It has come and gone, the so-called “Fight of the Century” that was anything but. As mixed martial arts fans, it’s easy for us to deride the failed spectacle of Mayweather-Pacquiao, but that’s not the exercise here. The boxing vs. MMA argument is stale; a tired fight with little meaning and even less on the line. Yes, boxing is in decline. No, there likely won’t be another big fight, at least not as big as “MayPac” was supposed to be, for at least another decade. Yet the sweet science isn’t going anywhere, and comparisons between the two sports are as pointless as arguing over which is better, American football or Rugby. The answer is inevitably in the eye of the beholder, and each sport has its fans.

That’s not to say there isn’t plenty the mixed martial arts world, and in particular, the UFC, can learn from “MayPac”. There’s quite a bit, in fact. It was a lesson in why promotion is sometimes more important than product. It was a lesson in letting fighters be themselves, a lesson in putting fighters first, above the promotion. The UFC stopped doing that for a while, and did the opposite. They failed to see the value in name value, and tried to promote the company above all else. Yet fans don’t cheer for Dana White. They don’t want the president to be the face of the company — they want an athlete to be.

Boxing, for all its faults, gets that at least. They might do a pitiful job with undercards and all too often pin all their hopes on a single bout, but they do know how to promote. Ask any of the casual fans who dropped about $100 on “MayPac” what organization’s title the two were fighting for, and it’s unlikely they could tell you. Of course, boxing has always been an alphabet soup of regulatory bodies and commissions, but the point is still there: it didn’t matter whose title(s) Pacquiao and Mayweather held, only that they were champions. People paid to see those two names, period. And they paid in droves.

That’s not to say this is an argument for cross-promotion, mainly, it’s an argument for placing more value on the fighters themselves. The UFC has slowly improved in that regard, perhaps spurred to do so by the slow but steady progress of their competition. Still, rarely do you see two names promoted over the initials UFC — perhaps Jose Aldo vs. Conor McGregor this summer is one of the rare exceptions thus far.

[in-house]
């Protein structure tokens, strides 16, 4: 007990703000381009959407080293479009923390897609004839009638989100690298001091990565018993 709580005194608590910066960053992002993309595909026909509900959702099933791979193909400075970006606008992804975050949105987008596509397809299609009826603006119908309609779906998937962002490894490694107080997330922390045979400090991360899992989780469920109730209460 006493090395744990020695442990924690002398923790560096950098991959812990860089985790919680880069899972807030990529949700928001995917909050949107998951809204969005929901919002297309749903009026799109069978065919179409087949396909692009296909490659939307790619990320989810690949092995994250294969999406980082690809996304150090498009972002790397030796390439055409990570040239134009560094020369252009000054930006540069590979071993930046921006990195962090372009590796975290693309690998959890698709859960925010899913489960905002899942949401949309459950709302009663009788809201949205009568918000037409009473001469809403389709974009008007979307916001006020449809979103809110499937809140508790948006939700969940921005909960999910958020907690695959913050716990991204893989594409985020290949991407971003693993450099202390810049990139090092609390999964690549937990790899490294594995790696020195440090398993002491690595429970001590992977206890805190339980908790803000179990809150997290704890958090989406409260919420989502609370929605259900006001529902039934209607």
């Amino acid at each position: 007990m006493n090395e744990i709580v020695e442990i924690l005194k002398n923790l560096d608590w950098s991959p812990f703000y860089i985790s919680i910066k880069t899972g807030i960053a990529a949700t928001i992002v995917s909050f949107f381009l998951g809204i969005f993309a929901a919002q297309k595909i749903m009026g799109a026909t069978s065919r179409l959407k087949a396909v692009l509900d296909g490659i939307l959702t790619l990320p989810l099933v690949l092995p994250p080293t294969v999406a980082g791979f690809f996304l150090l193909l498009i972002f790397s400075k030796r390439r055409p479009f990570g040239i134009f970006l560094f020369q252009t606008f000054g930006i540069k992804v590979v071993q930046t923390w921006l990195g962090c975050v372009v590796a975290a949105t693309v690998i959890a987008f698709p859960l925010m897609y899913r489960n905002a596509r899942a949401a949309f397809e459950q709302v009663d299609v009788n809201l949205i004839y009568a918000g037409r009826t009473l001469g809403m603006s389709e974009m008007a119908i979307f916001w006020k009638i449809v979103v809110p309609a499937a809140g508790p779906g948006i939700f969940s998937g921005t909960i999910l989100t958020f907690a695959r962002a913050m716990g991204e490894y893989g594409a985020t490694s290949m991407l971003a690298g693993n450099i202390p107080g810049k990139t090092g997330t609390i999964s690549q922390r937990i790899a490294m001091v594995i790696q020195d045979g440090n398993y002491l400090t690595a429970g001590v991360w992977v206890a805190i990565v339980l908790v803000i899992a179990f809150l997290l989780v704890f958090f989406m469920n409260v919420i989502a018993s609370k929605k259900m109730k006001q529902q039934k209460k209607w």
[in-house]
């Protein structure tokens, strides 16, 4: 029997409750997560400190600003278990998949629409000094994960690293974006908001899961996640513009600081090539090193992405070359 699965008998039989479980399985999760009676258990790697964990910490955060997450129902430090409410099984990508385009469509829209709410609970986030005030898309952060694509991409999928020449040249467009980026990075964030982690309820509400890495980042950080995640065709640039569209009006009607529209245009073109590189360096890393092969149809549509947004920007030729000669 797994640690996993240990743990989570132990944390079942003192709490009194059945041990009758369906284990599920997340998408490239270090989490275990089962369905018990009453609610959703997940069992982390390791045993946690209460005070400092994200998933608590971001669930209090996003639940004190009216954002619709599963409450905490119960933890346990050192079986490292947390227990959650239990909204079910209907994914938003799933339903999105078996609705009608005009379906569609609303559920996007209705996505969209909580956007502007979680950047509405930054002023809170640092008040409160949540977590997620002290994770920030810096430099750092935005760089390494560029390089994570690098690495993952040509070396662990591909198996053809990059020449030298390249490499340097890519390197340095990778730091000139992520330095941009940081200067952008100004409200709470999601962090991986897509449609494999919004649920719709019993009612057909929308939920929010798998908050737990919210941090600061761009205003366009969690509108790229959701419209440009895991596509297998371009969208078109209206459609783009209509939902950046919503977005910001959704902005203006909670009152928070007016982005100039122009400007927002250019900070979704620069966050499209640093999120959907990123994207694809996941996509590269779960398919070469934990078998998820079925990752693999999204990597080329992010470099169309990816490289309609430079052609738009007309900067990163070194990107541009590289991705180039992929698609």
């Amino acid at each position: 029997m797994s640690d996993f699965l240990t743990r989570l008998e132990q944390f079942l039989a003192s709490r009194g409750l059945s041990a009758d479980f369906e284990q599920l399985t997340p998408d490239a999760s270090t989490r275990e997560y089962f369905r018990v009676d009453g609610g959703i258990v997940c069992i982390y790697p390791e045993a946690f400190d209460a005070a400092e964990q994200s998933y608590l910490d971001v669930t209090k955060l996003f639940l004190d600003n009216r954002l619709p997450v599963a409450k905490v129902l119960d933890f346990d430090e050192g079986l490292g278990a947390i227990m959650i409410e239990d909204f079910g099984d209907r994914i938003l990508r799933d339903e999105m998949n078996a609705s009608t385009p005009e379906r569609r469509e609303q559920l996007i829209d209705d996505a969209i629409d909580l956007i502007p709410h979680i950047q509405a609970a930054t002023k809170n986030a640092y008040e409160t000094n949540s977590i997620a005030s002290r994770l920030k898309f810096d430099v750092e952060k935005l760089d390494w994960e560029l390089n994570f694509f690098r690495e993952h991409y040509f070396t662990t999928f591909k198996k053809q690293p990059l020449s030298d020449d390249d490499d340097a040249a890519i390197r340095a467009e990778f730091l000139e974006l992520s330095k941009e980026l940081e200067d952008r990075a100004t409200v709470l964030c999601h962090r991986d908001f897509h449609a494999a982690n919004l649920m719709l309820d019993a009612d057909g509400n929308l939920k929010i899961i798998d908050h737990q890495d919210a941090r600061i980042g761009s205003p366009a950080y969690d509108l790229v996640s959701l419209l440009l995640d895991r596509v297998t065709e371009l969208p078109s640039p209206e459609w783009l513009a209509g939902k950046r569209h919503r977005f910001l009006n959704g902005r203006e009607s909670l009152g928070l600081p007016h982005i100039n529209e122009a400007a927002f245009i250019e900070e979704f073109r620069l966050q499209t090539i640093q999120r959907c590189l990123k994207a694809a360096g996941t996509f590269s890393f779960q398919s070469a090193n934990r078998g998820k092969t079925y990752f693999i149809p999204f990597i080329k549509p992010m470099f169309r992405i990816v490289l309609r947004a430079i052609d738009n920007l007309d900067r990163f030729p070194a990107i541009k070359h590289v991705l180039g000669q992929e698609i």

To put it in perspective, when you brought up “MayPac”, it was Mayweather-Pacquiao, it was “MayPac”. When you bring up the UFC, at least outside the hardcore fans, it’s “the UFC” — it’s “who’s fighting in the UFC this weekend?” not “Johnson-Cormier.” That’s something to strive for. Make the names larger than the company itself.

There are other lessons to be learned as well, not the least of which is “don’t ever market anything as the Fight of the Century unless you’re 100% sure it can live up to the hype.” Of course, hindsight is always 20-20, but enough signs were there to know that MayPac would be a let down.

Don’t leave the fans shut out from buying tickets. Celebrity birdwatching is no fun when it’s to the detriment of passionate fans, and that’s a brutal mistake the promoters behind “MayPac” made. It was a slap in the face to boxing fans. In that, UFC President Dana White is correct: a fight of that magnitude should have been in a bigger venue. At least that’s a lesson the UFC understands.

Don’t overcharge. The jury is still out on this one, as the UFC has been known to slightly inflate rates for so-called “bigger” fights, but it’s a process that pretty much needs to stop. For the long-term health of the sport, if it’s to remain focused on PPV in North America, than be consistent with fans. It’s not that they’ll feel you’re overcharging for the best fights, it’s that they’ll start to question why they’re paying for “lesser” fights in the first place. Know your value, and be consistent with it.

Do stack your cards. Keep stacking them. The UFC has made a valiant effort to that end so far this year, though some have been hit by injury — but so far, so good.

And finally, don’t ever let the sport get to the point where the so-called Fight of the Century is only remembered with ridicule and for being the biggest letdown of its time. That sort of black eye is worse than any delivered inside the cage.

About The Author

Senior Staff Writer

Covering the sport of MMA from Ontario, Canada, Jay Anderson has been writing for various publications covering sports, technology, and pop culture since 2001. Jay holds an Honours Bachelor of Arts degree in English from the University of Guelph, and a Certificate in Leadership Skills from Humber College under the Ontario Management Development Program. When not slaving at the keyboard, he can be found in the company of his dog, a good book, or getting lost in the woods.